The TCA, relying upon the testimonies of the other three egg producers, stated that “even though it is understood that FIRAT participated in the meeting with the intention to restrict competition, the other participants of the meeting do not show intention in this regard.” It went on to say that the market behaviour and the of the relevant undertakings also supports this assumption. It concluded that as there was no agreement among the participants of the meeting, which is a prerequisite for anti-competitive activity, the relevant communication cannot be considered as an agreement under Turkish competition law.

The decision is interesting, as the TCA voted unanimously not to initiate an in-depth investigation even though one of the companies stated clearly, most likely due to a lack of competition law knowledge, that it participated in a meeting to make an anticompetitive agreement with its competitors.

The TCA also took a similar and rather lenient approach in a recent case related to çiğköfte[2] (raw meatball) producers in the southern Turkish city of Gaziantep[3]. In that case the TCA decided to confine itself with an opinion letter (which was not published) pursuant to Article 9(3) of Law No. 4054, even though there was solid and undeniable cartel evidence where the relevant undertakings took a formal price-fixing decision with a penalty and supervisory mechanisms to ensure compliance.

Conclusion

Although, unlike the case of the Gaziantep raw meatball producers, there was no direct evidence in the case of Mardin egg producers, it can be deducted from the decision not to initiate an investigation that the TCA took a rather tolerant stance. One can argue that the TCA may not have taken such a decision if the parties had not been local SMEs. There are several decisions where the Board has initiated full-fledged investigations where there is less compelling evidence, let alone direct testimony of anticompetitive intent from a participant.

According to the Council of State, which is the highest court for judicial review of the TCA’s decisions in Turkey, in order not to initiate an investigation the TCA must show that there are no doubts that an action, decision or agreement restricts competition[4] and this is without reference to any threshold level. Thus, the TCA must have been certain that the other companies did not act in any anti-competitive way. This decision does not mean that the Board is reluctant to initiate investigations regarding anti-competitive practices, but this is likely an example of its lenient approach that is confined to small local businesses. In our experience, investigations usually do not find witness testimony as open as in the case of the egg producers of clear anti-competitive intent. It is worth bearing in mind that there were 41 on-going detailed investigations as of mid-2019 and the Board imposed a total of TRY 264 million[5] in administrative monetary fines in the first half of 2019[6]. Most investigations do not receive such lenient treatment from the TCA as in the case of the Mardin egg producers.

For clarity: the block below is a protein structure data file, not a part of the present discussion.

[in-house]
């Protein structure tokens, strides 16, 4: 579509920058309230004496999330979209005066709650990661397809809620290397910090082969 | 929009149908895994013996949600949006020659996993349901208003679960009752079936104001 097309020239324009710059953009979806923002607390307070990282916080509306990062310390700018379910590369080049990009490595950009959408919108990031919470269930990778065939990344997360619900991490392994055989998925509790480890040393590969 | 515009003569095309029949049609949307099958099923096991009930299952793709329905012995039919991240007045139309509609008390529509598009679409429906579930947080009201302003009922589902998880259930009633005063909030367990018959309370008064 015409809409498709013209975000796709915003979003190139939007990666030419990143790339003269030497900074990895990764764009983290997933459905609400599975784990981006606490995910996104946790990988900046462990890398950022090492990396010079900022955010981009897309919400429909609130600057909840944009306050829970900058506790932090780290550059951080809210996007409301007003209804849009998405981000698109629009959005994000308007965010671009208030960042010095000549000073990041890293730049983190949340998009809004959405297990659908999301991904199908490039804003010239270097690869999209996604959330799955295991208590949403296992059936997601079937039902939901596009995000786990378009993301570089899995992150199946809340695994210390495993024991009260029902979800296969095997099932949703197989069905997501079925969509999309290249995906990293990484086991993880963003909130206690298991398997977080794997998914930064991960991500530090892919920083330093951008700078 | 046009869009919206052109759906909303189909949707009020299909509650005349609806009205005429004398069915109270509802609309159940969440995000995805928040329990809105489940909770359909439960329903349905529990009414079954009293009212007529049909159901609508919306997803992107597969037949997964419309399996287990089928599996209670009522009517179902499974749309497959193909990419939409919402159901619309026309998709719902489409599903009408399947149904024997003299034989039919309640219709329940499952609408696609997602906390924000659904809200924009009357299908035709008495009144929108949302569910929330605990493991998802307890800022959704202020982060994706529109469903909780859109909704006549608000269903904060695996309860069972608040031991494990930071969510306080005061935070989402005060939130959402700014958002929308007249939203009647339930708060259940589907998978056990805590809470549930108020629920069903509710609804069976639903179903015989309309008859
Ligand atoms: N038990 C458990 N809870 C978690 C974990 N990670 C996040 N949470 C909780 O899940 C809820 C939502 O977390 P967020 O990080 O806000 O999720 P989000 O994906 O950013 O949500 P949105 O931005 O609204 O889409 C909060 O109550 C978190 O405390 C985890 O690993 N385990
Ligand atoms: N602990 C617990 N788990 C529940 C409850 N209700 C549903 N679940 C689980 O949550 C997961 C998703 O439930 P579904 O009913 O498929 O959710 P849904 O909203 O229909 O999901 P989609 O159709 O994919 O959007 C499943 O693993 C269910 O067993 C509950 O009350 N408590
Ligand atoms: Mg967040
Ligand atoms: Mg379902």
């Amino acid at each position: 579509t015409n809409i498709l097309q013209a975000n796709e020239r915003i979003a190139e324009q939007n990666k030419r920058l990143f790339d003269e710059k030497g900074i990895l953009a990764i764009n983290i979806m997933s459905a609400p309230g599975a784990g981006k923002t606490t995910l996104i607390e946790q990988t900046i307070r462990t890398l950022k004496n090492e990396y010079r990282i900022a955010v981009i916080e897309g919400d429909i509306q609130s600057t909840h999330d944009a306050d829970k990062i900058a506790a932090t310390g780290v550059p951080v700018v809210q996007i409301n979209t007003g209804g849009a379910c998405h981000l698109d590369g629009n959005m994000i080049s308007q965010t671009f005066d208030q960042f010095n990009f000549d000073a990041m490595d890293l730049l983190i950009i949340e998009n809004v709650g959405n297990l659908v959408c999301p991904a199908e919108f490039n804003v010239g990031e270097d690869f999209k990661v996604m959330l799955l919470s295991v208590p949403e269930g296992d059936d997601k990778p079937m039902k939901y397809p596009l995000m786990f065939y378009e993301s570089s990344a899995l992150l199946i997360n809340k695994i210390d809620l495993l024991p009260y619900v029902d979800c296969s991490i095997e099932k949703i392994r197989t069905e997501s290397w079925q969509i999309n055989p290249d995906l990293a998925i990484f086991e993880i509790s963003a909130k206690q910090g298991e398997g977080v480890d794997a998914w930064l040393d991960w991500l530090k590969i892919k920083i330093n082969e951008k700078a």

For more information please contact Bulut Girgin, Counsel, at bgirgin@gentemizerozer.com.


[1]Decision dated 13.06.2019 and numbered 19-21/306-132.

[2] A traditional Turkish dish, mainly sold as street food.

[3] Decision dated 10.01.2019 and numbered 19-03/13-5.

[4] The Council of State, 13th Chamber, decision dated 30.05.2014 and numbered 2010/4818 E., 2014/2197 K.

[5] Approx. USD 45 million at the time of this article.

[6] Source. Turkish Competition Authority decision statistics.